But this type of inner life is being criticized by the passionate worldly people as “anti-social”. But a true Yogi or Sadhaka is not a bit disturbed or moved by this type of criticism that comes from the worldly minded people, as they cannot understand the importance of the practice of renunciation and silence, and they have not yet experience the eternal and unconditional inner peace that comes from renunciation and silence. Worldly minded passionate people seek after the momentary and conditional satisfaction and happy feelings that come from the gratification of desires by doing the things and getting the objects that we want and like. There is nothing wrong with this. But when things don’t turn out the way that we want them to be, we’ll get disappointed, frustrated and unhappy, forever restless being influenced and over-powered by all the attachments and the desire of craving and aversion in our own mind.
When the mind is rendered pure, calm and at peace, undisturbed nor distracted by all the names and forms, then this Yogi or Sadhaka can mix freely in the world to perform selfless service but will not be influenced nor affected by the world and the fruit of action, as he is firmly established in non-attachment and renunciation. He can be truly compassionate when he knows non-attachment and renunciation. He won’t be disturbed nor affected by the result of the selfless compassionate actions. There is no difference between respectful and disrespectful, success and failure, good and bad beings, censure and praise, pleasurable enjoyment and suffering. He is unconditioned by all the names and forms projecting the quality of good and bad.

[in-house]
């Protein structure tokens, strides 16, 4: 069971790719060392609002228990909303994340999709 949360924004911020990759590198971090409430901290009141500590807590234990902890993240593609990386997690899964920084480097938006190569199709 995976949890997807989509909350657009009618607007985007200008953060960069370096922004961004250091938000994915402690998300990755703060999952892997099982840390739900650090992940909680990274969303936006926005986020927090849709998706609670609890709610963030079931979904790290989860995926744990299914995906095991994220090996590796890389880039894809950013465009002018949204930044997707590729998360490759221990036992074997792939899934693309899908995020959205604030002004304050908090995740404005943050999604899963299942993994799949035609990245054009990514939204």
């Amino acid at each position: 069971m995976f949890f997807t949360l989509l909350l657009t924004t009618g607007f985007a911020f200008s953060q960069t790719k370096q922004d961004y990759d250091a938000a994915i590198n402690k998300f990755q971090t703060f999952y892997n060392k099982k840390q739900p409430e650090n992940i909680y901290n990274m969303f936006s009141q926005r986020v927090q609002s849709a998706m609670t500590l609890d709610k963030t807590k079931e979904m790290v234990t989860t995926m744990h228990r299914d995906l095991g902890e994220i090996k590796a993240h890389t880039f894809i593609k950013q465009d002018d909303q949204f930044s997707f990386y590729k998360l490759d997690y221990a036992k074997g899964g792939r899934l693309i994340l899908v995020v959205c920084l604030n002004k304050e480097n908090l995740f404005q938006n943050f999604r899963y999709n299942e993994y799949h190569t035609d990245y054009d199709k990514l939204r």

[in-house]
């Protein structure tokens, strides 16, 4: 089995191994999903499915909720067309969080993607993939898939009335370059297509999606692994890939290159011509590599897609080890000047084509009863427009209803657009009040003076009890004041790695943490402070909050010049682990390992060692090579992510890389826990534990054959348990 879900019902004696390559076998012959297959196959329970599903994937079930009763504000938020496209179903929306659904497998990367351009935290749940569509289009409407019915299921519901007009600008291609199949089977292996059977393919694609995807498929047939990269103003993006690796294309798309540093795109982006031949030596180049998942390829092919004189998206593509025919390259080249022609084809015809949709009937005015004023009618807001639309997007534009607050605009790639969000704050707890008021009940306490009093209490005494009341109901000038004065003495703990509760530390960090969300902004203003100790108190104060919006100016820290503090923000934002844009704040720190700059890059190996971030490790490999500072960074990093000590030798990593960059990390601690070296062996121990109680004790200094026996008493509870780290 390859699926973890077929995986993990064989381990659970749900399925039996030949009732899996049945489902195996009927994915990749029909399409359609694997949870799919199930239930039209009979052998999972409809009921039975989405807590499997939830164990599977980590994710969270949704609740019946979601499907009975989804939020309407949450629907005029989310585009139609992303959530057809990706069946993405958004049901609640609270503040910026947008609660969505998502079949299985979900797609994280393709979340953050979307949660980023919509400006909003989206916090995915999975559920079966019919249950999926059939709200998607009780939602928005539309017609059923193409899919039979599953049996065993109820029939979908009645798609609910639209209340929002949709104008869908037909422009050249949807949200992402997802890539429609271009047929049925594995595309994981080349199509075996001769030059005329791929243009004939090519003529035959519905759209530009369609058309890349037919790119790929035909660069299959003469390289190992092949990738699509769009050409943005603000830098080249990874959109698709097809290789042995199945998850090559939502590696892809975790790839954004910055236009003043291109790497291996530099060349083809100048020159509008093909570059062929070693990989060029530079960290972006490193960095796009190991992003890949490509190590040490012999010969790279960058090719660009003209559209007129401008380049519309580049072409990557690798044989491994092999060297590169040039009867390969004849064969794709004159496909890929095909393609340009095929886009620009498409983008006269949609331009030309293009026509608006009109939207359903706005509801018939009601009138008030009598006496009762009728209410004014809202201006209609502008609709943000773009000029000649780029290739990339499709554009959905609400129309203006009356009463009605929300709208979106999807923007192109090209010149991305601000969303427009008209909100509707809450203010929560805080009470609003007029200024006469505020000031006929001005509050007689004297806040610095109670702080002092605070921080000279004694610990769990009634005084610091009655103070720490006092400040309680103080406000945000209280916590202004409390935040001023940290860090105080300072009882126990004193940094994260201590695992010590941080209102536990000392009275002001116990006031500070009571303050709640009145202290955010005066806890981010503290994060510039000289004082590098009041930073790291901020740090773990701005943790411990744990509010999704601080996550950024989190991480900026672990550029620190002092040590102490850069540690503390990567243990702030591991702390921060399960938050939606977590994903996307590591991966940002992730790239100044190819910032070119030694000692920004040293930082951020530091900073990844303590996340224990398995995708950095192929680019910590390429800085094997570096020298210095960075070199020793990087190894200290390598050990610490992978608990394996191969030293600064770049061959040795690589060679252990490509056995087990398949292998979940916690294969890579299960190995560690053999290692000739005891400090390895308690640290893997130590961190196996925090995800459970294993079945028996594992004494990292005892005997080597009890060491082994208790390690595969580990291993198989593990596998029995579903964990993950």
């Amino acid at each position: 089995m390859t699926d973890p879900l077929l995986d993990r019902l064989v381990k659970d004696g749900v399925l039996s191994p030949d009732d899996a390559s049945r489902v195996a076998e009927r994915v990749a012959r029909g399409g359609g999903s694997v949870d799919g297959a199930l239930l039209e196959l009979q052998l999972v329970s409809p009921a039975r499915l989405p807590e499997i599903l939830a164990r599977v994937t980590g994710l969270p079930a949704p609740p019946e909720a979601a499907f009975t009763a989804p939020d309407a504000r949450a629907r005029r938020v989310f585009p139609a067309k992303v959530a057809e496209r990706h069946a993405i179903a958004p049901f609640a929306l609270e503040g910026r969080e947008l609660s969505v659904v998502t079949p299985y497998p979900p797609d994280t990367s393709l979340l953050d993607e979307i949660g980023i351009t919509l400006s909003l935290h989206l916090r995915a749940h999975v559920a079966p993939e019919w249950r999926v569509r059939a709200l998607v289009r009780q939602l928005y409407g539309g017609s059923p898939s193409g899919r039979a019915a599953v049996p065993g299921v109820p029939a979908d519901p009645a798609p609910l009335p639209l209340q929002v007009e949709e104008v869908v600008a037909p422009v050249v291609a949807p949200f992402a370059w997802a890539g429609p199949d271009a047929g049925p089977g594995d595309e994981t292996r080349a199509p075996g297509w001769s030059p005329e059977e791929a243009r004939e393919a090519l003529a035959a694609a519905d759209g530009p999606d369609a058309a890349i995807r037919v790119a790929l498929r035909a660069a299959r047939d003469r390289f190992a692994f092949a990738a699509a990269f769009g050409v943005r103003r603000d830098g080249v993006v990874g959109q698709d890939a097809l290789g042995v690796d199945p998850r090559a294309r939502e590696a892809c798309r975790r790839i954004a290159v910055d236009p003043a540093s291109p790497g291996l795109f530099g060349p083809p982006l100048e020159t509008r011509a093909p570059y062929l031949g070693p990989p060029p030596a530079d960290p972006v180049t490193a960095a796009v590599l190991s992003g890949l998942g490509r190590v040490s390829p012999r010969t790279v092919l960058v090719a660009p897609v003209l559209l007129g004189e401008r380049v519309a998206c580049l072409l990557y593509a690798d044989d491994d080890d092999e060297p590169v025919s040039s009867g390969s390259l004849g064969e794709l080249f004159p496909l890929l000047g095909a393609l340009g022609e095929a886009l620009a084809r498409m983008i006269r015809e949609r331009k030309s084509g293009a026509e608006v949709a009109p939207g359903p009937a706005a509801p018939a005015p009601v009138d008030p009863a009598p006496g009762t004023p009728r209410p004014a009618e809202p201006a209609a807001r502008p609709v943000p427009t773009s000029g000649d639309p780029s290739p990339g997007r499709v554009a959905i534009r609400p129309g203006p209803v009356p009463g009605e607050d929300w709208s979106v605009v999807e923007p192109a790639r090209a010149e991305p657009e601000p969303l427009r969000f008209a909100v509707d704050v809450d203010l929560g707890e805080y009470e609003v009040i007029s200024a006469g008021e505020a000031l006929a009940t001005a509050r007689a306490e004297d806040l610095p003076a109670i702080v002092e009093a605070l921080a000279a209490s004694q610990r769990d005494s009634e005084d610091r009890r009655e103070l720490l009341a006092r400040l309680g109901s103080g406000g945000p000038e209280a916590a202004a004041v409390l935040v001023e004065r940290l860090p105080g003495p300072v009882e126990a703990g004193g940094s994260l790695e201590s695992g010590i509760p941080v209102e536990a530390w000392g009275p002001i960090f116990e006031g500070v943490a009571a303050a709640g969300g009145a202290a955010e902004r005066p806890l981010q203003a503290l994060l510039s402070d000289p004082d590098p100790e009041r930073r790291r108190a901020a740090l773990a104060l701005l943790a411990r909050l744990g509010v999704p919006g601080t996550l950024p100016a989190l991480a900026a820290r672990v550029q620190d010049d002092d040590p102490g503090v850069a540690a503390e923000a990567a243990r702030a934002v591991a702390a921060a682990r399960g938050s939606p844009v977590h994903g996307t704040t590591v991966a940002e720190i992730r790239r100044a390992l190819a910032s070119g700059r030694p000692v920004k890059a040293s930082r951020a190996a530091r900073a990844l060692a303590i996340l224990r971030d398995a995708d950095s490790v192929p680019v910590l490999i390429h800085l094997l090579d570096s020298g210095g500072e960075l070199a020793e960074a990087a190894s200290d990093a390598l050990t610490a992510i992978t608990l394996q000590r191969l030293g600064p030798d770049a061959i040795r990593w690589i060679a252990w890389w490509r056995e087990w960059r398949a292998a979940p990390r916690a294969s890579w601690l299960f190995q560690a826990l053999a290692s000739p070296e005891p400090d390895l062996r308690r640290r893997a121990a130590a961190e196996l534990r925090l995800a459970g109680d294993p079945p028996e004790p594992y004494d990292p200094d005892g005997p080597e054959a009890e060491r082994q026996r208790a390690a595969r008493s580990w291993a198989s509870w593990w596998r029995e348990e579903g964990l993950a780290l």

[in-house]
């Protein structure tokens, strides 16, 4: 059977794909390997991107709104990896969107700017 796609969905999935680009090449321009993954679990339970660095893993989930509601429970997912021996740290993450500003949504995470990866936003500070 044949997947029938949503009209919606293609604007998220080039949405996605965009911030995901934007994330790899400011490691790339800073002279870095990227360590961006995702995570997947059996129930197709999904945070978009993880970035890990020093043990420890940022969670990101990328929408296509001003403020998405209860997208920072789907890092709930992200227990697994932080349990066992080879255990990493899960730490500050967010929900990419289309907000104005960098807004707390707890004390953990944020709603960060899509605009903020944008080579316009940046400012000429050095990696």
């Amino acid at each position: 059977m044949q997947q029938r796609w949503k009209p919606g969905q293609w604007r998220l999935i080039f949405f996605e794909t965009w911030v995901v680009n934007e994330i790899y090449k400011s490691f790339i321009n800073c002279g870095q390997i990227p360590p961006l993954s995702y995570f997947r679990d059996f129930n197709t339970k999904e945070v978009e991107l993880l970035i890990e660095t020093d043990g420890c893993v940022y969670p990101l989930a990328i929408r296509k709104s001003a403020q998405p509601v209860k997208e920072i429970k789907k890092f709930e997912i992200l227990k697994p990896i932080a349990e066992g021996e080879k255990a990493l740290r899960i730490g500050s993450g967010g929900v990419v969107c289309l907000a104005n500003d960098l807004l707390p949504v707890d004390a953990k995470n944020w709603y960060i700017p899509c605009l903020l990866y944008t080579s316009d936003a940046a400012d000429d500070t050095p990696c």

Be free. Be really peaceful and happy unconditionally.
When the outgoing tendencies of the mind are arrested, when the mind is restrained within the heart, when all its attention is turned on itself alone, that condition is Antarmukha-Vritti. The Sadhaka can do a lot of Sadhana when he has this inward Vritti. Vairagya and introspection help a lot in the attainment of this mental state.
He who has controlled his mind is really happy and free.
Concentration and Meditation – Swami Sivananda